Pinarello wants to make getting on a carbon-fiber disc-brake equipped bike easy. That's why they devised the Mercurio T2 Hydro bike.
The Mercurio is an evolution of the now-departed Treviso. The relatively slack seat and head angles yield a comfortable, stable ride, with a head tube height that is not as low as a WorldTour racer might want, but still allows you to get as low as you like. The dimensions make it more of an endurance bike, but with the rotor disc brakes, they were able to both make the seat stays better at damping vibrations and improve clearance for bigger tires and better mud clearance. It might not excel at a muddy cross race, but rough, gravel, and dirt roads it eats for breakfast. The frame, with right-sized carbon-fiber tubes comprised of 24HMUD plies, is designed to smooth out rough roads and keep you happily insulated from the vibrations that can drain the joy out of riding.
To help keep the costs contained, Pinarello has built up the bits with a large helping of Shimano Sora components. Sora comprises the crank, the STI shifters, the derailleurs, and cassette. Gearing is a traditional 50/34 compact up front that spins on an Italian-threaded Shimano bottom bracket and a Shimano 105 12-25 nine-speed cassette in the rear.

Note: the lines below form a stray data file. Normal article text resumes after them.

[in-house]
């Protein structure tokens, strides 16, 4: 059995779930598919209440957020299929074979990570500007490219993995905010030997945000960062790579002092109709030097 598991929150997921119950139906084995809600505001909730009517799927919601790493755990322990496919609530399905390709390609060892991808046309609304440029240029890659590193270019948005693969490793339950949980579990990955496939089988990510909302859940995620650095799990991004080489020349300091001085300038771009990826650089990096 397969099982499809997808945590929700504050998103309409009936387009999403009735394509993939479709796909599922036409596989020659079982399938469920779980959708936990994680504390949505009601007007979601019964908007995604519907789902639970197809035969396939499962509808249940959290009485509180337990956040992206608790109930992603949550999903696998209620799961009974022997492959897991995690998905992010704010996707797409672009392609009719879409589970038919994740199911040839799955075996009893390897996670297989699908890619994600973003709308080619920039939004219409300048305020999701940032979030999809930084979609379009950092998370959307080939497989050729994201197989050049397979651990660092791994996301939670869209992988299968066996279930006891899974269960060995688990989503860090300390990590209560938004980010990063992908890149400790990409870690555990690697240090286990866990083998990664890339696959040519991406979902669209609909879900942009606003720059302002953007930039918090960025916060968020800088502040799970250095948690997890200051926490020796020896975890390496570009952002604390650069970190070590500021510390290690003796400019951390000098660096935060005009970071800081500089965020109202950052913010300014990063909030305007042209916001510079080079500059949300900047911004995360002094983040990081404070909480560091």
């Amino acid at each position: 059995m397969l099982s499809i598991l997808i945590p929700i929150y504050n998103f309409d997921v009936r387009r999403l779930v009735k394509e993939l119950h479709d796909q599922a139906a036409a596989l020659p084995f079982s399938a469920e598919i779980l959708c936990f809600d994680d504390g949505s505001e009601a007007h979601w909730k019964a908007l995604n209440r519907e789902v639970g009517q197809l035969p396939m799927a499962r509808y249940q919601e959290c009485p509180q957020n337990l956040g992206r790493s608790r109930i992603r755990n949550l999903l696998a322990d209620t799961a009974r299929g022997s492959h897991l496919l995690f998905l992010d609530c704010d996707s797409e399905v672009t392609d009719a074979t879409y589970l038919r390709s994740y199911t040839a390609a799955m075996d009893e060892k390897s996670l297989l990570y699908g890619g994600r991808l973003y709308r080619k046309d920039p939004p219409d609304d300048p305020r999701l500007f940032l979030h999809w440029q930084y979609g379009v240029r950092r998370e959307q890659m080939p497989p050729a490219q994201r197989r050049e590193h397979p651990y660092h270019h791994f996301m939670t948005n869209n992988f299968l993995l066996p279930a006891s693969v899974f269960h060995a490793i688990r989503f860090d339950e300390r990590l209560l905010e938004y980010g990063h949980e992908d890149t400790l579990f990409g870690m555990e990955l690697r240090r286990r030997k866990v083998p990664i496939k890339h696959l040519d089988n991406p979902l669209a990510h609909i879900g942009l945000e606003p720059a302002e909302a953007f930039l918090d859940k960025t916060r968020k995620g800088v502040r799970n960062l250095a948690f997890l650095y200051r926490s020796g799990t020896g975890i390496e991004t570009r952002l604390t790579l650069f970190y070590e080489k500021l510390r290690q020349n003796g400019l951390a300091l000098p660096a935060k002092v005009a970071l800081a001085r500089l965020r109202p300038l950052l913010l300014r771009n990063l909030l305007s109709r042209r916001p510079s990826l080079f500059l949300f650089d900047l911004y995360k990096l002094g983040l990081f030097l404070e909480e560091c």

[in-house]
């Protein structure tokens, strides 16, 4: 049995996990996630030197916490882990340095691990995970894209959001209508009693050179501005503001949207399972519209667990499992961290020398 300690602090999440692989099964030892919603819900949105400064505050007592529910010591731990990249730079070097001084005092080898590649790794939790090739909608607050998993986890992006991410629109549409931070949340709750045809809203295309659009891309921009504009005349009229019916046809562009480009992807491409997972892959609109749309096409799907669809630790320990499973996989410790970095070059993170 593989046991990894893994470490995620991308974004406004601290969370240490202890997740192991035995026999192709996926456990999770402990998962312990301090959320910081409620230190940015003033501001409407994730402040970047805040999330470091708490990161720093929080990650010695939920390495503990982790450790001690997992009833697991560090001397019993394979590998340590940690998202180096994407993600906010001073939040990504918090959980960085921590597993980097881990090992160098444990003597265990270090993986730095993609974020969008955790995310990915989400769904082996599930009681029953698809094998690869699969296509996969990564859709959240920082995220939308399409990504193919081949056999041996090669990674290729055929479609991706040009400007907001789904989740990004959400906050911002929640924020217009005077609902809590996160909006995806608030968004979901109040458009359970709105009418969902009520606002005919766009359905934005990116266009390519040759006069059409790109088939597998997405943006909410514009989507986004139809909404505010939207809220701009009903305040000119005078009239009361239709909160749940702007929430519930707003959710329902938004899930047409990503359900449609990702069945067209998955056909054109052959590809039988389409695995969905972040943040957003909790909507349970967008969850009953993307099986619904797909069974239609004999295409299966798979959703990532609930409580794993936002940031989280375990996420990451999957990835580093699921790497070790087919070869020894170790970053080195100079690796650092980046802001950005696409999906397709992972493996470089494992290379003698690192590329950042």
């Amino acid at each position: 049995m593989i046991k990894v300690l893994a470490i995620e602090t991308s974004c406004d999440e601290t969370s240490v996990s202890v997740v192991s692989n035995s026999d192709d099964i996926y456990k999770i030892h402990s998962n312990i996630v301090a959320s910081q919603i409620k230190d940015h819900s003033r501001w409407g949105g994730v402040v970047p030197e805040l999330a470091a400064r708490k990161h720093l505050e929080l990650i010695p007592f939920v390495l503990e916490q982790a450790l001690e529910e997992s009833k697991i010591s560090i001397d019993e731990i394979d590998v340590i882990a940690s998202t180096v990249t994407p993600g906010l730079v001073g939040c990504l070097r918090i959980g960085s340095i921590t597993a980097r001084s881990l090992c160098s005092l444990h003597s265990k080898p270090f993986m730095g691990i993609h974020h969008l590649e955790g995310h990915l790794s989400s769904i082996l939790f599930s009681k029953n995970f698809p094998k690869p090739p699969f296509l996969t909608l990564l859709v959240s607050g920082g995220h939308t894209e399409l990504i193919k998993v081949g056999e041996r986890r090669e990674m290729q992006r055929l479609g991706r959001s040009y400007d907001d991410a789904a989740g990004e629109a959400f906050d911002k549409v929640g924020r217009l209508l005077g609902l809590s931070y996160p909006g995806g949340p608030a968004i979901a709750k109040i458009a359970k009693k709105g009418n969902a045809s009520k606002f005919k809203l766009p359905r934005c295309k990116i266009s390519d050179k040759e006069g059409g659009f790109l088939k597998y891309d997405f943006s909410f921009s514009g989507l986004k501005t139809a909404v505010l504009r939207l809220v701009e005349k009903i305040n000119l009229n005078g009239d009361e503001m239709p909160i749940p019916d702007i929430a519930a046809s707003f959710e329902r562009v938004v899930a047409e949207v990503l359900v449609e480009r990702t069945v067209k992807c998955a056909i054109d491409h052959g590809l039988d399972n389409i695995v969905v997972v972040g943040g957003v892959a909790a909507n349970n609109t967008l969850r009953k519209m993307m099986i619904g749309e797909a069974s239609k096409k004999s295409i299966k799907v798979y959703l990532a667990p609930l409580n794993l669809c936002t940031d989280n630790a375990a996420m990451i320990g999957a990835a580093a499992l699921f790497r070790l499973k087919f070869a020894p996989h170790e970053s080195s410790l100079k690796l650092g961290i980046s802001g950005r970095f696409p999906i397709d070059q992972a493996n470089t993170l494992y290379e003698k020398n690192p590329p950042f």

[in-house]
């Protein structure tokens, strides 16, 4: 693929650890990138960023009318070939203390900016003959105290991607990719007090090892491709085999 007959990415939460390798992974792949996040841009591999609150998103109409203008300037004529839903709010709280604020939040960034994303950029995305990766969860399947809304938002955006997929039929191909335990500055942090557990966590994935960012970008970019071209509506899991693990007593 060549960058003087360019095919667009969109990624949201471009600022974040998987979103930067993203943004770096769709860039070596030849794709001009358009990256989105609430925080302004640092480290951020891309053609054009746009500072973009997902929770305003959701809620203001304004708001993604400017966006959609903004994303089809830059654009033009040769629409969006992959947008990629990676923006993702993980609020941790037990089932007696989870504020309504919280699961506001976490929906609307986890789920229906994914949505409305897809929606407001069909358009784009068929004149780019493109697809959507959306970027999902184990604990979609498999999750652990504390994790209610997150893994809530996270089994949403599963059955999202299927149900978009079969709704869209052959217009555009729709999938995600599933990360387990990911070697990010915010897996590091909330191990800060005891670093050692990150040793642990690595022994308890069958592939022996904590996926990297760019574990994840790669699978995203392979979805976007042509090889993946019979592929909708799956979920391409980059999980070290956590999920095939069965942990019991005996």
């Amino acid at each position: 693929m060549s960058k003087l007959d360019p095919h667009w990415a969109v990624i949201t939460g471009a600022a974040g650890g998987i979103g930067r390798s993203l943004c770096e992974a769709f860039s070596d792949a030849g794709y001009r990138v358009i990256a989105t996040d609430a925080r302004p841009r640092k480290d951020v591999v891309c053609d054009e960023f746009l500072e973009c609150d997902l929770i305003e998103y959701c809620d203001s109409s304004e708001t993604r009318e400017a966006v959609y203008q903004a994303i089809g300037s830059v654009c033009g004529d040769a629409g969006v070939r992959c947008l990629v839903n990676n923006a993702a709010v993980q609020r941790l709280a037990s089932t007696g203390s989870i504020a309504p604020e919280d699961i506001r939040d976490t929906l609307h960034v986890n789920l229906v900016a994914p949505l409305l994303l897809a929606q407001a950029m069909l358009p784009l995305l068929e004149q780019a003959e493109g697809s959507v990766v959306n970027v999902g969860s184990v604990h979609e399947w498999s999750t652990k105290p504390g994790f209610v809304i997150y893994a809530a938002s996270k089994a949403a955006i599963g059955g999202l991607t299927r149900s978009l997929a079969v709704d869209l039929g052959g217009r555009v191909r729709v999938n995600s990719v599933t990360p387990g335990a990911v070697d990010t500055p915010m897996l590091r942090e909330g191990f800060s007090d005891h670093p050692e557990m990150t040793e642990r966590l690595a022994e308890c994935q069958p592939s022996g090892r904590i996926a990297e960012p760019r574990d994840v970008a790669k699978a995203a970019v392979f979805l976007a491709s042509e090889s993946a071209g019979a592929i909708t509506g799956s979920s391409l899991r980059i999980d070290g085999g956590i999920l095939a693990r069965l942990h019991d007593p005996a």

Likewise, they were able to specify disc brakes thanks to the use of Shimano mechanical disc brake calipers. The stoppers contain Shimano 160mm rotors attached to Shimano-hubbed wheels. Quick-releases secure the wheels in the frame.
The bike is also prepared for when you're ready to upgrade. The cable runs are Pinarello's Think2 system, meaning they can be swapped from mechanical to electronic, and back. Likewise, the mechanical disc brakes can be swapped for hydraulic and back. The seat post is a standard 31.6mm diameter and the stem clamps to a tapered 1 1/8" to 1 1/4" steerer, so stems are easy to find as well.